Peter and I are outdoor enthusiasts. There are few things I enjoy more than a good, exhausting hike. We were both thrilled when we learned we would be moving to a city surrounded by mountains in a state where you can get to a spectacular national park in as little as 4 hours. When we lived in Houston, we had to traverse clear across the state (about a 12 hour drive to Big Bend) to get to any really good hiking. So, we made a resolution to go to every national park in Utah during our year in Salt Lake. Turns out, this may not happen because there are quite a few parks here. And we also would like to go to a few out of state like Yellowstone, which is only a 6 hour drive. But we went to three parks during the month of May, and that's a pretty good start.
Here we are at Zion National Park at the top of observation point. We camped two nights in the park.
This is us at the top of Angel's Landing, also at Zion. It is probably the most famous, and surely the most harrowing hike in the park. A park ranger told me only 9 people have died on this hike in the park's history. I'm quite surprised that number isn't higher. You must traverse the formidable looking ridge in the photo below. At some points the trail is only 3-5 feet wide and there are 1,000 foot sheer cliffs on either side. Peter will tell you that this hike was easy and fun. But I, either being more faint of heart or having more good sense than him, found it to be a frightening ordeal. But the view was worth it.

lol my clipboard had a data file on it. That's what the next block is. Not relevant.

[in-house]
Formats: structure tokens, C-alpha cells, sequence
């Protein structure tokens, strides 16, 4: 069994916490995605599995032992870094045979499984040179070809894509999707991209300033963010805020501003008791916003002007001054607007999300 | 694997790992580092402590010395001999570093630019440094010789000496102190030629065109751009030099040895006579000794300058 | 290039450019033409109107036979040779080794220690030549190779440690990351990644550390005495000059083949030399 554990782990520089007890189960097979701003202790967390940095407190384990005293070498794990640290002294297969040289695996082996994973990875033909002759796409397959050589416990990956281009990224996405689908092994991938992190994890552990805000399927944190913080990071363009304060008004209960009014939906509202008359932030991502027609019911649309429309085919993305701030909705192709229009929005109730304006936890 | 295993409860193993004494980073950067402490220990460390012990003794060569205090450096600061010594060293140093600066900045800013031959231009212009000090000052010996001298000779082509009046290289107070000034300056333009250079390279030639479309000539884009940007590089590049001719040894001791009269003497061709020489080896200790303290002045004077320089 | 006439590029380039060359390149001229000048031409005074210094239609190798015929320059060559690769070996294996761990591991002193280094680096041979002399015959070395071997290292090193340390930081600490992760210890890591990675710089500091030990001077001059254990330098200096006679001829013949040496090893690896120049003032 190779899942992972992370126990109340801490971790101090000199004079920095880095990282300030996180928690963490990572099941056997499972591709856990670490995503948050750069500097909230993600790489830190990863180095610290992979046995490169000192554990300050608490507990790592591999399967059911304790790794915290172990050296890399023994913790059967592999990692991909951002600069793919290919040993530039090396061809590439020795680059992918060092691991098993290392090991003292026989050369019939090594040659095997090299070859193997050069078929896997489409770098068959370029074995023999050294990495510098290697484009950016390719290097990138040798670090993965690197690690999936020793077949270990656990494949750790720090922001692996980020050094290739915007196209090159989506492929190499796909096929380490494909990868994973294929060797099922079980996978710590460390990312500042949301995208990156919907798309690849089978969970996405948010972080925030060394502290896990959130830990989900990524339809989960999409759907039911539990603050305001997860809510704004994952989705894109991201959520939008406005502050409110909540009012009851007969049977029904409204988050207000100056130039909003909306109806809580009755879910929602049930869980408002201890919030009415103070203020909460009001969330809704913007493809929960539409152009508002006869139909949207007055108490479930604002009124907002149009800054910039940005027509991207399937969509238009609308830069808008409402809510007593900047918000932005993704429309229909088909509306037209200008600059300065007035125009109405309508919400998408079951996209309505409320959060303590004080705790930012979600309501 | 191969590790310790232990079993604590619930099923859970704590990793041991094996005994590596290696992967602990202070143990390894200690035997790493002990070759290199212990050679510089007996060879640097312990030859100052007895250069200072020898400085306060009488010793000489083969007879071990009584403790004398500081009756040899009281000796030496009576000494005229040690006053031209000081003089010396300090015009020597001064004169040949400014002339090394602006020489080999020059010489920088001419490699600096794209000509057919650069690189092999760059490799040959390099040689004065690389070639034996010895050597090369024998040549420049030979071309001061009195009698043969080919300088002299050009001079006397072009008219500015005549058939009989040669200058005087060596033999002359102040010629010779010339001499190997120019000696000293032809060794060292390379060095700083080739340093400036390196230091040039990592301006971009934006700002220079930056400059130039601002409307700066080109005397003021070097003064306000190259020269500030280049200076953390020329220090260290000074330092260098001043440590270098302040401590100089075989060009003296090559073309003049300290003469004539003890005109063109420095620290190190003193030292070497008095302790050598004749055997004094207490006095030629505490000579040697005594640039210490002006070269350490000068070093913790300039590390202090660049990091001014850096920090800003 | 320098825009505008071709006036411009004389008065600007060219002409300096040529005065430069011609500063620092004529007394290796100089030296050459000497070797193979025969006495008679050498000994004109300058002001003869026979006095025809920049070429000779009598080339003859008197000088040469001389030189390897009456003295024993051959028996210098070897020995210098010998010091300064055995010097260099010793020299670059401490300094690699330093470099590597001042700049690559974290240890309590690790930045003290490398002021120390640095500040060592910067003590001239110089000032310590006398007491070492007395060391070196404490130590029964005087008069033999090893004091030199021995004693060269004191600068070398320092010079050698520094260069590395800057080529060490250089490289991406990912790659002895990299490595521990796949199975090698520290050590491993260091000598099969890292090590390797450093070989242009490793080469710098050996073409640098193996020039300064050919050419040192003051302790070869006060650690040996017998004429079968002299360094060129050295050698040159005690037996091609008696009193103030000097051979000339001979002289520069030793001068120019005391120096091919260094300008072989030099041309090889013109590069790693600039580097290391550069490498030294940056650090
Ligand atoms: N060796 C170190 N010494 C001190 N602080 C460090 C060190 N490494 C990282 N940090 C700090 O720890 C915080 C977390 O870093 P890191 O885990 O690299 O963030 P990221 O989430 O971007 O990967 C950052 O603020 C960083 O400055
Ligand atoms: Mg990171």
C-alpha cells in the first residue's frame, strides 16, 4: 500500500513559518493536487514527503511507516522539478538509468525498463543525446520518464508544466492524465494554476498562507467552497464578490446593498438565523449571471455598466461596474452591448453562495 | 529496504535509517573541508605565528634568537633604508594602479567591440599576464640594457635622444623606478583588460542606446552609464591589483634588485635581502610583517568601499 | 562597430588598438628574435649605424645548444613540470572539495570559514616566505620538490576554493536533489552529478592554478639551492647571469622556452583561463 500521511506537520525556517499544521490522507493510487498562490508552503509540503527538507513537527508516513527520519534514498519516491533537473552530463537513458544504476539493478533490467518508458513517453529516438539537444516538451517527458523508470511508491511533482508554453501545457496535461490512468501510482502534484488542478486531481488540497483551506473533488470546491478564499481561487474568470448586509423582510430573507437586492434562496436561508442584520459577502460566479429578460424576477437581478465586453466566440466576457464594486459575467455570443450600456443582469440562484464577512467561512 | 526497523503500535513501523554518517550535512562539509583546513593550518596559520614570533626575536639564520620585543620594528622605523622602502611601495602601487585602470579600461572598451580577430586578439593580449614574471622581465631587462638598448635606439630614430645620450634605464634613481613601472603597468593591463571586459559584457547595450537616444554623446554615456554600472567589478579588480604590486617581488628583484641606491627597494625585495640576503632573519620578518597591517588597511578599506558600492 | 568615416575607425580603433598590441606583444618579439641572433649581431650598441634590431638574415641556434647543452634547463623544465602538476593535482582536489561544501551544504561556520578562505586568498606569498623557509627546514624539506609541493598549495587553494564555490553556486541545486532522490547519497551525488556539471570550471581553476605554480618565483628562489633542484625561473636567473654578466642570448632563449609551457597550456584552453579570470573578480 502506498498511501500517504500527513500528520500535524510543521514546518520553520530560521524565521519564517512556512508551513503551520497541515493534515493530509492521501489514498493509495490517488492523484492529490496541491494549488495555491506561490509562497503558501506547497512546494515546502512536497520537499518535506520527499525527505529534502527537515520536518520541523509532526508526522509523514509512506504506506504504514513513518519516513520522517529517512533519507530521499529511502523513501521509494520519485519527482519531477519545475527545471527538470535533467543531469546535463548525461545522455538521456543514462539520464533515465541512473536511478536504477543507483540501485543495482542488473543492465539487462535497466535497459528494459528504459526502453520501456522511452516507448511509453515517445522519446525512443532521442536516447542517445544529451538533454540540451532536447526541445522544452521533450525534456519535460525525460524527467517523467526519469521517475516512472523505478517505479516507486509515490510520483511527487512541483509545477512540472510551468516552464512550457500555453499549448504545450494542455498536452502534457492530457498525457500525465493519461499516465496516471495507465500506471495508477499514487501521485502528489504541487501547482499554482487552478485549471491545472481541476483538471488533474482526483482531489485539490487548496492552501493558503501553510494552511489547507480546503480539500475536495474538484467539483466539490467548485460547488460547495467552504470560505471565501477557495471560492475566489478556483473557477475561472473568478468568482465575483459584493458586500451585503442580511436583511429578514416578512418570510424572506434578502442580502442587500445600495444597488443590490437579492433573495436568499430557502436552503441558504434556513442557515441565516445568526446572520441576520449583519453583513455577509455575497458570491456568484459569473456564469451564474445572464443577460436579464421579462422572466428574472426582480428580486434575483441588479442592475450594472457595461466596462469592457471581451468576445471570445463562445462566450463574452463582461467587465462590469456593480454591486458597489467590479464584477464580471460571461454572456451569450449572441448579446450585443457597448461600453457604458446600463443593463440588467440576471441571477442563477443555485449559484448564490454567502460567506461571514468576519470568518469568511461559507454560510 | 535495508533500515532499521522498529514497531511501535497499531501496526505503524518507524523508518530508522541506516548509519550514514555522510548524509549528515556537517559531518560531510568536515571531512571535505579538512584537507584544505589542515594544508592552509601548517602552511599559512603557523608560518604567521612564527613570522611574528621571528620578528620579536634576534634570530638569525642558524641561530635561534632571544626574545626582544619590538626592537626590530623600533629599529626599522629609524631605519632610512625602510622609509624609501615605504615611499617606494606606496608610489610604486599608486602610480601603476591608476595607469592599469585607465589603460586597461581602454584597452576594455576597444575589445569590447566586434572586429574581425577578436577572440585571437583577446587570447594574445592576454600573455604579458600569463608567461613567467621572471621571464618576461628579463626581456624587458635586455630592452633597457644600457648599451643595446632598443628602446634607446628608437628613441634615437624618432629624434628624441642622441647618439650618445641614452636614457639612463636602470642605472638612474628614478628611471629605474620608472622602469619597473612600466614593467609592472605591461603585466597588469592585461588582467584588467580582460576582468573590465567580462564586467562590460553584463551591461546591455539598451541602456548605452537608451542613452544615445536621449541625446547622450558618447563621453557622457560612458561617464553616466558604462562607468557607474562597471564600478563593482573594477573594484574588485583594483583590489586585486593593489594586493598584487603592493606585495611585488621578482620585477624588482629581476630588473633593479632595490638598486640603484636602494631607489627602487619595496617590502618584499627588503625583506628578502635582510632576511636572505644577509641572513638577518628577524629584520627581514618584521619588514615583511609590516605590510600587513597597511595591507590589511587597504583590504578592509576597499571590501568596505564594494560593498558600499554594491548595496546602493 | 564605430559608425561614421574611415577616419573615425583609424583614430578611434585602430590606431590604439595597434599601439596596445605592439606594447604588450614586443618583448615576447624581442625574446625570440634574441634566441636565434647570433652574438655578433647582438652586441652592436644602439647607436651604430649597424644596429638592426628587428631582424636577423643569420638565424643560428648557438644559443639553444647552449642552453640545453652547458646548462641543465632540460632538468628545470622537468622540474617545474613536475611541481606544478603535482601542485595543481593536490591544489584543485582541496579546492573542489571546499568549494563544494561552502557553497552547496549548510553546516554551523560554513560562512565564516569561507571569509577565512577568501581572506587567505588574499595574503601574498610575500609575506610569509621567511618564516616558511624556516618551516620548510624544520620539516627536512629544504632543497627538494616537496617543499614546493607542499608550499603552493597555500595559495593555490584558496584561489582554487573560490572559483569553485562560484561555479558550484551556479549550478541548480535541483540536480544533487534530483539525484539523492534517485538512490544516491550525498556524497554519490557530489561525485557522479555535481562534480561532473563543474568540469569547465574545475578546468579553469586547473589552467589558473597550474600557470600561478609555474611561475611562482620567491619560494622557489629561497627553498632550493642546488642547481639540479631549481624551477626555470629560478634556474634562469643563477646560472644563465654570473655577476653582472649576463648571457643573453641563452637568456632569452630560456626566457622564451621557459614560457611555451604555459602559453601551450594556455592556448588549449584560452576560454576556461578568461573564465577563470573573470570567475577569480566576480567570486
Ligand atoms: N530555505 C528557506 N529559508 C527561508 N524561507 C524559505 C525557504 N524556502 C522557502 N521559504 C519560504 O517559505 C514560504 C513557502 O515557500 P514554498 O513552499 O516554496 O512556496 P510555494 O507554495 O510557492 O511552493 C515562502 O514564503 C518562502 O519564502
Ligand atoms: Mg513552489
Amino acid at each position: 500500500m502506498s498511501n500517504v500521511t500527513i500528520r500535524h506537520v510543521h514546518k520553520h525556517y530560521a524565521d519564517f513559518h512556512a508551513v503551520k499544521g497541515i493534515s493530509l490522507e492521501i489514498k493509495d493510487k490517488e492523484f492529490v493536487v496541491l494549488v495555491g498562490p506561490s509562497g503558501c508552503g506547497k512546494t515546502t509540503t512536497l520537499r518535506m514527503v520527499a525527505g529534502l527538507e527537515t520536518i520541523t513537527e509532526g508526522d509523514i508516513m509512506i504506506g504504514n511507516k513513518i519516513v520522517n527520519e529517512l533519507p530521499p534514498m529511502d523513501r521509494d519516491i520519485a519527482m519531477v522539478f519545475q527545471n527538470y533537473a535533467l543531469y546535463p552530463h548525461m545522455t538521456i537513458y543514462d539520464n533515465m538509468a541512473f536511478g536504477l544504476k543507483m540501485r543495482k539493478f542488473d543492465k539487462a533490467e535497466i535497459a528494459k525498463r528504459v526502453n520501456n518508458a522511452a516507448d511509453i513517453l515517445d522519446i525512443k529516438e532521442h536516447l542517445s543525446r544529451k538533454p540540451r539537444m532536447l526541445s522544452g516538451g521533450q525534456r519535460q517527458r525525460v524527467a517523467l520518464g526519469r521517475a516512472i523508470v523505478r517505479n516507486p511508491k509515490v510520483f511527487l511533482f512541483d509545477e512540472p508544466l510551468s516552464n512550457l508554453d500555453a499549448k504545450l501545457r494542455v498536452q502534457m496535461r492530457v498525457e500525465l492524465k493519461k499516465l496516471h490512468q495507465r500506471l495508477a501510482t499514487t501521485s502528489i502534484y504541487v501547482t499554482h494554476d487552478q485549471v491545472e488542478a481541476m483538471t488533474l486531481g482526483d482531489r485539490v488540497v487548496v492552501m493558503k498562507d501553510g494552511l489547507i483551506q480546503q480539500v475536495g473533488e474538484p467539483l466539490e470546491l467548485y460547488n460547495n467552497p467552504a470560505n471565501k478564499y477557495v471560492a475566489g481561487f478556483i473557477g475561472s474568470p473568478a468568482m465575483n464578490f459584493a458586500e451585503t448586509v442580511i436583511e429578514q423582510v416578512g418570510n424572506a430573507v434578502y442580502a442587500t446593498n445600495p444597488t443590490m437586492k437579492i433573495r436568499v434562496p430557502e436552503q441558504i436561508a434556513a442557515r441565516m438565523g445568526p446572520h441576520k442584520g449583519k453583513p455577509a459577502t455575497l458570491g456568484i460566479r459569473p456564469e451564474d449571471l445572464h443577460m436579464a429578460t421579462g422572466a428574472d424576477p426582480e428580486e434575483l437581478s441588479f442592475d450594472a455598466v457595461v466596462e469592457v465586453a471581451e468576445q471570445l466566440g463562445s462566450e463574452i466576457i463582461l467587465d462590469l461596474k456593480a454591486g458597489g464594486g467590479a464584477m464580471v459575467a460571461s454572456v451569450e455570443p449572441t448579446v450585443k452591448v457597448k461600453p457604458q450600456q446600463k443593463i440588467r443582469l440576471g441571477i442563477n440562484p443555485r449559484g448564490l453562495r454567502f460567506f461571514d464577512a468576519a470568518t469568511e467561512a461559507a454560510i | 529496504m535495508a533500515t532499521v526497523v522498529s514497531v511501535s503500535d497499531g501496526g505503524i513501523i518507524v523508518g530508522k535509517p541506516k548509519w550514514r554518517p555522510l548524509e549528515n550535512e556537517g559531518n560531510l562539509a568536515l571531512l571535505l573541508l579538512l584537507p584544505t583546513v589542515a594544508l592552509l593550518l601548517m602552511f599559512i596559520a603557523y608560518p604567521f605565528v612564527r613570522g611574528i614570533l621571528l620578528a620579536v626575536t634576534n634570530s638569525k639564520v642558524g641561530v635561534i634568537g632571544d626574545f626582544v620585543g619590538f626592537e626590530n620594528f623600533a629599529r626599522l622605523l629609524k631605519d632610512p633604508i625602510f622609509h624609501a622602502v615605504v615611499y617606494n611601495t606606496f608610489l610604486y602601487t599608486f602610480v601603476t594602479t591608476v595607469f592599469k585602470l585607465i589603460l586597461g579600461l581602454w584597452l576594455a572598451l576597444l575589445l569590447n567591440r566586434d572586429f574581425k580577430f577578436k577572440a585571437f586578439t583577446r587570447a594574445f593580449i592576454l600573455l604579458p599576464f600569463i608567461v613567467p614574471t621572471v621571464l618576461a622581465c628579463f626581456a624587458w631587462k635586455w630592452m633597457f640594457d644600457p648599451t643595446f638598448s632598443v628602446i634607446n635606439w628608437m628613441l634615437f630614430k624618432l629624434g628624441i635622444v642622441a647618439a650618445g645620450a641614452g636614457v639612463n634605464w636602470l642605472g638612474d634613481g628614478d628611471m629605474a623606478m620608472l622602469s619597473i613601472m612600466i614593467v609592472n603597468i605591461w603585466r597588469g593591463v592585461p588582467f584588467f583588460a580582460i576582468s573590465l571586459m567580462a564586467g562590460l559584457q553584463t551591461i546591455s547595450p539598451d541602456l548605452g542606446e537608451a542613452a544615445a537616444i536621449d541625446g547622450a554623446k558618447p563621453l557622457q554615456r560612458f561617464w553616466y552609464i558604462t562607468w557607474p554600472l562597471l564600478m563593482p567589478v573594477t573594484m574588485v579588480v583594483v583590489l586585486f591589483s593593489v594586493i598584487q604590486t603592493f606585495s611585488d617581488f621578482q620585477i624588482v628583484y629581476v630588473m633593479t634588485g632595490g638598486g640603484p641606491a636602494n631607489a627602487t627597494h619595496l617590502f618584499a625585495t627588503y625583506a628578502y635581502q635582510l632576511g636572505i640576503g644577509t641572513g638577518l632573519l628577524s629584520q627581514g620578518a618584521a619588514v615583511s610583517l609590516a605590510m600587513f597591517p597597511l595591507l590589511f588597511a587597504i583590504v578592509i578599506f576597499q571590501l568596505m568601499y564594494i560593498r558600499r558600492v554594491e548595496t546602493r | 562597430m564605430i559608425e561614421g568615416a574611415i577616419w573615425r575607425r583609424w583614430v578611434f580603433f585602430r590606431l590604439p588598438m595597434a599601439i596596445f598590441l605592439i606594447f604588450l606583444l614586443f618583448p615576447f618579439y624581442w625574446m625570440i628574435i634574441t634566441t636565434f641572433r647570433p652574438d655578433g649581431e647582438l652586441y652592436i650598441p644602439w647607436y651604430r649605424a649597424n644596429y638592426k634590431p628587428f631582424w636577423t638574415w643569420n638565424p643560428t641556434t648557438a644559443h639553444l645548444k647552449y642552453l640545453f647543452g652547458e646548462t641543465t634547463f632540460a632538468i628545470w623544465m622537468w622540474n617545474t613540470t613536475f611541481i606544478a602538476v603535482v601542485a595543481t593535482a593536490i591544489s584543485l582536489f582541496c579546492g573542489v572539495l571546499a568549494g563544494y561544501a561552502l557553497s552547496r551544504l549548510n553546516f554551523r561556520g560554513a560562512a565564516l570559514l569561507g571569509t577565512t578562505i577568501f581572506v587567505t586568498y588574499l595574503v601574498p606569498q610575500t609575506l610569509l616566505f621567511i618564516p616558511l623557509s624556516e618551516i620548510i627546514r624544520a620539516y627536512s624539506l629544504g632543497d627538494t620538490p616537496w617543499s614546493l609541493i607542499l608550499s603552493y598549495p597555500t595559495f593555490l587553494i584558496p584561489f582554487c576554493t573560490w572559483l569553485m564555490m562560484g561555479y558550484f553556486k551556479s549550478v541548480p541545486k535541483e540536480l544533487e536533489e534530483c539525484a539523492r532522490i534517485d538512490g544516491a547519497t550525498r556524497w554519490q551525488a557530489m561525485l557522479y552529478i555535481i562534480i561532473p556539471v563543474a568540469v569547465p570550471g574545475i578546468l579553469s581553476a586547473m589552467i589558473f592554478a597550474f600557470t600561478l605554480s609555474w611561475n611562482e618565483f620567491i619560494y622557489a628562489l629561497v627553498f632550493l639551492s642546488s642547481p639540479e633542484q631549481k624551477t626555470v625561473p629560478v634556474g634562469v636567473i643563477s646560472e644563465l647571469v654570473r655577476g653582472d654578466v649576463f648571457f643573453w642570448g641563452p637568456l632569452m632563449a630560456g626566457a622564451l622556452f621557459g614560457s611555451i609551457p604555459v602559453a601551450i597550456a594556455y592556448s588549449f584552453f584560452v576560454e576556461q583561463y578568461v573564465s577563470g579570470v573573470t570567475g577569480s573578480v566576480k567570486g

On our drive back to Utah from Houston we went through Mesa Verde National Park. We were only there for a few hours. I would love to go back because it was one of the most beautiful places that I've ever been. It is most famous for its cliff dwellings. The one above is called cliff palace and is estimated to be approximately 800 years old. It was once a dwelling of either the Southern Paiutes or the Ancestral Puebloans (I can't remember which.) Isn't it impressive?
Our last stop before we arrived back to our home sweet home was at Arches National Park. This place is know for its spectacular rock formations like arches (what else?) and fins. Rockfins are pictured in the photo above. You can't tell from that picture that you're seeing them crosswise. They are actually long, narrow slabs of rock. Apparently these formations are very unusual and require a lot of geological movin' and shakin' (technical terms) in order to exist. Arches park is the largest concentration of natural arches in the world.
Doesn't this look like an elephant?!?